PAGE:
Mel Nadel, Disappeared September 6th, 2009, Elk Mountain, Sante Fe National Forest, New Mexico.
Melvin "Mel" Nadel, age 61, was only 5'2 and 135 pounds and disappeared outside of Pecos near Elk Mountain on Sunday Sept 6, 2009 whilst hunting with two friends. No trace of him or his belongings has ever been found, despite a huge search.
Mel was a Black Belt in Taekwondo, a Pilates instructor and a successful businessman at the time of his disappearance. In addition, he was a long time hunter in the wilderness. He had lived in Santa Fe since 1991, he was happily married and was the father of an 18 year old daughter called Kristen.
On the day he vanished, Mel joined two of his friends, Joe Muniz and his brother in law, Eric, on Elk Mountain in New Mexico, in an area around 16 Miles from Santa Fe. The Elk Mountain area is a heavily forested area with trails and logging roads.
He parked his 2001 Jeep Wrangler near his friends' vehicles and walked over to the nearby base camp which was very close to a forest road. Around 4.30 in the afternoon, Mel's friends left to go hunting elk and he decided to build a blind near the camp. To the south, on the other side of the rocky dirt road winding past the campsite, the mountain sloped steeply into a canyon leading to Cow Creek. Hidden by trees to the north was a still steeper canyon filled with broken rock, cliffs and vegetation dropping into Bear Creek and the Pecos Wilderness. The Bear Creek area near the campsite was possibly the roughest country in the Pecos Wilderness and it would be possible to get lost or injured there and never be found.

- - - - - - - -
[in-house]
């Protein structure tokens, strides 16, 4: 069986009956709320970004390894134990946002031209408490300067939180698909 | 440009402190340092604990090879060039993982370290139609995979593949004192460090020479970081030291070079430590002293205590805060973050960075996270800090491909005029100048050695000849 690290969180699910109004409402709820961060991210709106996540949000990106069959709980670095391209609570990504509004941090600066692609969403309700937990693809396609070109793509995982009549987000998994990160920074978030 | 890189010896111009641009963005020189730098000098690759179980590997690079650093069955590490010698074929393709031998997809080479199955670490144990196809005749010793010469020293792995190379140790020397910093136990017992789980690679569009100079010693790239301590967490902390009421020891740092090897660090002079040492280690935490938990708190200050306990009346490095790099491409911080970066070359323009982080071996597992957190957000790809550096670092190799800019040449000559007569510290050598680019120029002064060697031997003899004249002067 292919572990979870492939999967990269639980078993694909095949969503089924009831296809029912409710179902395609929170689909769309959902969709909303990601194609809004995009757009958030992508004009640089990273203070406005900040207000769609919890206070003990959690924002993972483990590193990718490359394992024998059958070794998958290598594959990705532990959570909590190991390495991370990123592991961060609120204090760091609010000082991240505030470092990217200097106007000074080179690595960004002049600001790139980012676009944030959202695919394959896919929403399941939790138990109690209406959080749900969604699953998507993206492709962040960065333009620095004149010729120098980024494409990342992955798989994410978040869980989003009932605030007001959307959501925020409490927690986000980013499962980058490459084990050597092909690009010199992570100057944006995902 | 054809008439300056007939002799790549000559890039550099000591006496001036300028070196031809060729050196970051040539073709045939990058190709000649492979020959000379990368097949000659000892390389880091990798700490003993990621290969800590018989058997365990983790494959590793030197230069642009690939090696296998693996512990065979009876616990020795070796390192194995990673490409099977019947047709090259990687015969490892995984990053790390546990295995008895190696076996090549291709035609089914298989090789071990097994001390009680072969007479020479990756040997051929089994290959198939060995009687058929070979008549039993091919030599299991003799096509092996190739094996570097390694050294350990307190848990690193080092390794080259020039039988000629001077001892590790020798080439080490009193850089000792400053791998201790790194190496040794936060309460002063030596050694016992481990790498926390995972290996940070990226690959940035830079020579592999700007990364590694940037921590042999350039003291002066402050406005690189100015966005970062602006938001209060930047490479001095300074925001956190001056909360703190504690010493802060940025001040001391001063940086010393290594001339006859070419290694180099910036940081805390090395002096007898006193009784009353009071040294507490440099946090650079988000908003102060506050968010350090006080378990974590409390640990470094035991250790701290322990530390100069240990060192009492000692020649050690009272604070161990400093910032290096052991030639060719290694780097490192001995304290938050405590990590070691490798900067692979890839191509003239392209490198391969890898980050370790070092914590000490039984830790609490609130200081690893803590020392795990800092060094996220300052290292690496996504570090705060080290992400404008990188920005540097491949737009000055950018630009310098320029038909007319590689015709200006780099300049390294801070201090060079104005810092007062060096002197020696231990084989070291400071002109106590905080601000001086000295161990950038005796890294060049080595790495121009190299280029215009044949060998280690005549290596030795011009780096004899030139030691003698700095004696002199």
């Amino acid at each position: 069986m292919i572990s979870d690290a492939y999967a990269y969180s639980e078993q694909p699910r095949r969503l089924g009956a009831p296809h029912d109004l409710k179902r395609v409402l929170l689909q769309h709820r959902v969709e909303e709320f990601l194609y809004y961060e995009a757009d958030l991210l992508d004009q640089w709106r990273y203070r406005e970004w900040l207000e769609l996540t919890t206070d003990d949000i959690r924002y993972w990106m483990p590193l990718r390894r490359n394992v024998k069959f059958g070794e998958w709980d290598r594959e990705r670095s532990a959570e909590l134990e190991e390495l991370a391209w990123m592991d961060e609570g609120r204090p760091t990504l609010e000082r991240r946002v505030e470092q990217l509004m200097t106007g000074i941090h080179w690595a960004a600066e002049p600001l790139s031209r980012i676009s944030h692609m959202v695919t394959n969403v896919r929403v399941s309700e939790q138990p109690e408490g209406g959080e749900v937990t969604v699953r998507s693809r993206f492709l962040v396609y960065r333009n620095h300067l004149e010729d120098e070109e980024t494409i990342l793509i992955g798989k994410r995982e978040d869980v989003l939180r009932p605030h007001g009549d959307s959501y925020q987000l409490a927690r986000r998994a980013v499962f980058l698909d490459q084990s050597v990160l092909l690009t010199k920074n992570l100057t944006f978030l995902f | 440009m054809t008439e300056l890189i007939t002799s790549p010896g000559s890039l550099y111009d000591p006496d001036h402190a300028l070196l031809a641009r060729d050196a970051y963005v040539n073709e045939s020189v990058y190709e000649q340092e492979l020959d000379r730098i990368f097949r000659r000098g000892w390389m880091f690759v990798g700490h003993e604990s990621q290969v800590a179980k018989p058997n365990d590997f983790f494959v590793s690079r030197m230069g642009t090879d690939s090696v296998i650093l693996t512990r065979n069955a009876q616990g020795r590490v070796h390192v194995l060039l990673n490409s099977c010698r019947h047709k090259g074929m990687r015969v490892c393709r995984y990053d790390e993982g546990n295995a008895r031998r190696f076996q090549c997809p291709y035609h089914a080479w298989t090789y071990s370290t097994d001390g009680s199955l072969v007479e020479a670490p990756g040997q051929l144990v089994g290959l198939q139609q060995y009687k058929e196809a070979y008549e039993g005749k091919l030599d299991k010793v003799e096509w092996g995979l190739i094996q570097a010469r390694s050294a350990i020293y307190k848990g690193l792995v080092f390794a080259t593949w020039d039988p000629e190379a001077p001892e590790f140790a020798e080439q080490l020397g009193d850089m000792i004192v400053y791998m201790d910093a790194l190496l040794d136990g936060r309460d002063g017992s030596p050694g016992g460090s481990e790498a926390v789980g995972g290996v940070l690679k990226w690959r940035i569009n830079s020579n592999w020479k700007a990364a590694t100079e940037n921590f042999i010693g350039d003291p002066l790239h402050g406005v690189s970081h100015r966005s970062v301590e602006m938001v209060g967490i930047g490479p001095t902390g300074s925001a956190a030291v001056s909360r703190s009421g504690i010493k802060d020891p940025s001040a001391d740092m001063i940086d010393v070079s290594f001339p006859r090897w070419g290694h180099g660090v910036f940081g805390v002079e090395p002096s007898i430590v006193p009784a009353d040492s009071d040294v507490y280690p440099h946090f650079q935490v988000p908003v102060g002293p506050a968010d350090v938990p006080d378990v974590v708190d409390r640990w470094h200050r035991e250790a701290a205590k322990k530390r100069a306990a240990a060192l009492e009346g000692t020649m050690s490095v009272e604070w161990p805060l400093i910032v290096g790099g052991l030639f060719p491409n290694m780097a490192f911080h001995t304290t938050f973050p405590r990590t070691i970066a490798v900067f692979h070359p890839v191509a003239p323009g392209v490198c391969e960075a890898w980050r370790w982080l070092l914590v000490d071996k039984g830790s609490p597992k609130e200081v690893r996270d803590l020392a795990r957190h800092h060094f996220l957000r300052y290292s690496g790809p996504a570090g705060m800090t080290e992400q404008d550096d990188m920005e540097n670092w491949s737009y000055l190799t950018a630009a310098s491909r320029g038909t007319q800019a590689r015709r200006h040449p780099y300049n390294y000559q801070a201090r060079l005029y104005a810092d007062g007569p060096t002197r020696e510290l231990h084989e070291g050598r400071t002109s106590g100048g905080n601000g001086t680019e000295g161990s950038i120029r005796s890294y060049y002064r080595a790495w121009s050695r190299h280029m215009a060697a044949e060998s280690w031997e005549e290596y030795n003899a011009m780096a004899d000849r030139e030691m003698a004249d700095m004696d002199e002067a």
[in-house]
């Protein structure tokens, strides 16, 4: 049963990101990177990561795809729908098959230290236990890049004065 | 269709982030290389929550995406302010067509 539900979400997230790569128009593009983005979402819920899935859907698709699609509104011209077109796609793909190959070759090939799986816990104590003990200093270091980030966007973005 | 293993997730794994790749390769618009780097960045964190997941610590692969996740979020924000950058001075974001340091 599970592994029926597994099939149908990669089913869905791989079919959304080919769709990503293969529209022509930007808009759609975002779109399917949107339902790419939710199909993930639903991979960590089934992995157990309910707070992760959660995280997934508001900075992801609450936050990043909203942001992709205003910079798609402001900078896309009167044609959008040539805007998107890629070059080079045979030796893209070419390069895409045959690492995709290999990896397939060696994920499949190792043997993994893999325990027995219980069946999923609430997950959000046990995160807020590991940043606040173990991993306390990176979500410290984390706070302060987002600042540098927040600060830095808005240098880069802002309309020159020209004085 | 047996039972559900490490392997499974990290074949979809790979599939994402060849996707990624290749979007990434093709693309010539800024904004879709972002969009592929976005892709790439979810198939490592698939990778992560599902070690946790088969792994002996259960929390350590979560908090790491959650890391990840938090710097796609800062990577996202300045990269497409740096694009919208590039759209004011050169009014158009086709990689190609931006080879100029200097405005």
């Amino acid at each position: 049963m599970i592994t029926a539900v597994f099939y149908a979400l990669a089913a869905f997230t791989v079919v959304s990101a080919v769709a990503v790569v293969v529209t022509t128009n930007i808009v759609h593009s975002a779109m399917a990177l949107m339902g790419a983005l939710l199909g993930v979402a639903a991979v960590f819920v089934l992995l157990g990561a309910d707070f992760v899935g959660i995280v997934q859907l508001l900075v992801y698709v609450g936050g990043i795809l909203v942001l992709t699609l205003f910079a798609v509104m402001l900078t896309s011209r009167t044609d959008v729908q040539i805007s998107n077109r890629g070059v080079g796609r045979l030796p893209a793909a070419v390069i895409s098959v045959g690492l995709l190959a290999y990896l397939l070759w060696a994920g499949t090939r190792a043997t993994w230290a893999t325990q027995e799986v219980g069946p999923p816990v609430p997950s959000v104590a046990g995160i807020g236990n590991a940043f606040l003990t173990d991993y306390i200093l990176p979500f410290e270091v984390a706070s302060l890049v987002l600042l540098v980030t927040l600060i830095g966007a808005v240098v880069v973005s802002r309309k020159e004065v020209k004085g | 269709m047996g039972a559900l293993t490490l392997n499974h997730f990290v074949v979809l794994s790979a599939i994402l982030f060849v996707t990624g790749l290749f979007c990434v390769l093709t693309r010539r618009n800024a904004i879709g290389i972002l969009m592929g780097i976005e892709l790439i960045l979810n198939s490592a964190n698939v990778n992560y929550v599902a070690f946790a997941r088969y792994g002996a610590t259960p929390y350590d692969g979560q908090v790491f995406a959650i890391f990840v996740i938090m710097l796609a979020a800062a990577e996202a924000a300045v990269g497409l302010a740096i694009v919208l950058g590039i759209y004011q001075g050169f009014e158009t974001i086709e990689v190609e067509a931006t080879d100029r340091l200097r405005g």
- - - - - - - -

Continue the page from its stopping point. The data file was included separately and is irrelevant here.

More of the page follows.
Mel was dressed for hunting in the wilderness with thermal clothes, a camouflage turtleneck jacket, sweater, shirt and pants and hiking boots. He had injured his knee and was wearing a bandage on it but had no other obvious health issues. Mel was armed with a Martin bow with arrows, a .44 Special revolver and a hunting knife.
At 7pm, Joe and the brother in law returned to camp, but Mel was nowhere to be seen. They searched the area but since Mel's car was still parked off the dirt road they knew that he hadn't left the area voluntarily - perhaps had somehow got lost? They started blaring their car horns and firing their guns to try and give him an indication of base camp. The two men heard 2 shots that were fired back in the distance, but then they didn't hear anything else and could not locate where the sound was coming from.
After some time the two men reported that Mel was missing and a search and rescue team was assembled for action the next day. The search party quickly grew and hundreds of "official" and "unofficial" rescuers searched the area using a grid approach and planes, horses, dogs and helicopters were also used. Despite this exhaustive search, Mel was never found. He had literally vanished without a trace.
Nadel rarely hunted far from camp after becoming lost a few years earlier on a hunting trip in the Jemez Mountains. On that occasion he had panicked, running through the woods, firing his gun until he was found. Since then he was not known to go without his GPS, but his GPS was found locked in his jeep near the campsite, along with his cell phone and backpack.